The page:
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Each year, nearly half a million cars hit the road with no publicly available crash test rating. Sports cars, small-batch luxury models, and SUVs like the Porsche Cayenne don’t receive this vital safety testing. Consumer Reports details why and what buyers can do to inform their buying decisions. 

Who assigns crash test safety ratings?

Every new model must undergo internal manufacturer crash testing. Without this testing, vehicles can not be certified to meet federal minimum safety standards. However, it’s not required for automakers to provide a publicly available crash test rating. 

Two organizations provide most of the crash test data used in the American automotive industry. Firstly, The federal National Highway Traffic Safety Administration (NHTSA) is a government agency.

It’s part of the United States Department of Transportation. The agency offers a star rating of vehicles, develops crash test dummies for U.S. testing, writes the Federal Motor Vehicle Safety Standards and insurance pricing information.

Secondly, the Insurance Institute for Highway Safety (IIHS), established in 1959, rates several consumer products. The automotive insurance agency funds this U.S.-based non-profit organization. IIHS provides crash test safety ratings from poor to good. The organization also researches traffic patterns and road design.

How are crash test ratings determined?

Crash-test ratings provide an overall impression of a car’s safety. The risk of fatality in a head-on collision is gauged based on human data and engineering analysis. Some factors contribute to the survivability of a crash. Data on each of these factors contribute to an overall score.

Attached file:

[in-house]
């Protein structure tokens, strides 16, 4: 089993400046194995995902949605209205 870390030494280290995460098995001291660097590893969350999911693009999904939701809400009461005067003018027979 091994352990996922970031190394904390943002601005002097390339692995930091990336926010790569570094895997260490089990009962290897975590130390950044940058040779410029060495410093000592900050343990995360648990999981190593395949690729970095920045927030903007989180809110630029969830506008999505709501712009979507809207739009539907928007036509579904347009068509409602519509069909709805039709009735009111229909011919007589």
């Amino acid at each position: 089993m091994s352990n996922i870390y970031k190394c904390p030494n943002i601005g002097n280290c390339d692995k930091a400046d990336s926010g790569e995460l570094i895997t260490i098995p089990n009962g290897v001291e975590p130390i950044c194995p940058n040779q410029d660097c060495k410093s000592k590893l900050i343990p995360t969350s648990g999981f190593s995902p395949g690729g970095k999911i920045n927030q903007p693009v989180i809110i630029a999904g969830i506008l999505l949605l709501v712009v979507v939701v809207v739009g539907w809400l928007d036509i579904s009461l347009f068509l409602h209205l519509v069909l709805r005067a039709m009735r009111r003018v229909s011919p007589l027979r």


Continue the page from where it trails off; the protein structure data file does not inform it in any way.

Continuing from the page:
The IIHS makes bases ratings on four categories. They consider crash test dummy data, seatbelt performance, airbag effectiveness, and survival space. If the car’s passenger area resists crushing to allow the airbags room to function and the seat belts properly engage, a vehicle is likely to receive a high score. 

In 2010 the NHTSA expanded the parameters of their testing. Under this new system, many cars received lower ratings than they previously had.

Both major crash test ratings, as well as other safety information, should adequately inform buying choices. Meanwhile, if inadequate safety information is an issue, buyers can wait to see the car’s performance on the road. 

How to research a car that’s never been crash tested

Close up through the driver's window of a yellow crash test dummy seated in a blue car
A crash test dummy sits inside a Toyota Coralla | Jim Watson

Buyers researching a car with no crash test rating don’t need to be left in the dark. There are several other ways to learn about the safety of a vehicle. Many cars share identical frames, suspensions, and chassis. Comparing the public safety information of a similar car can provide some insight. 

The Porche Cayenne shares several components with other vehicles. The Audi Q7 and Volkswagen Touaregboth share the same electronics, doors, body frame, and platform as the Cayenne.

The Touaregboth and the Q7 similarly scored high marks in safety. Buyers can evaluate a car’s safety by comparing these similar makes and models. 

How safe is the Porsche Cayenne?

Consumer Reports offers safety ratings that include more than crash test data. These safety reports can help paint a picture of a particular car, truck, or SUV’s overall safety. Shoppers can also lookup Insurance claim losses and driver fatality rates for more perspective.

Fortunately, there are many voluntary safety testing organizations in the world. The European New Car Assessment Programme or EuroNCAP, for example, can offer American buyers more information on cars they’ve tested. Some cars tested by these international organizations may not be identical to models sold in the U.S.

Most importantly, in 2017, the Porsche Cayenne received a five-star crash test safety rating from EuroNCAP. Similar models also rank highly as well. In short, a missing crash test safety rating doesn’t always spell danger.


The Humble History of the Crash Test Dummy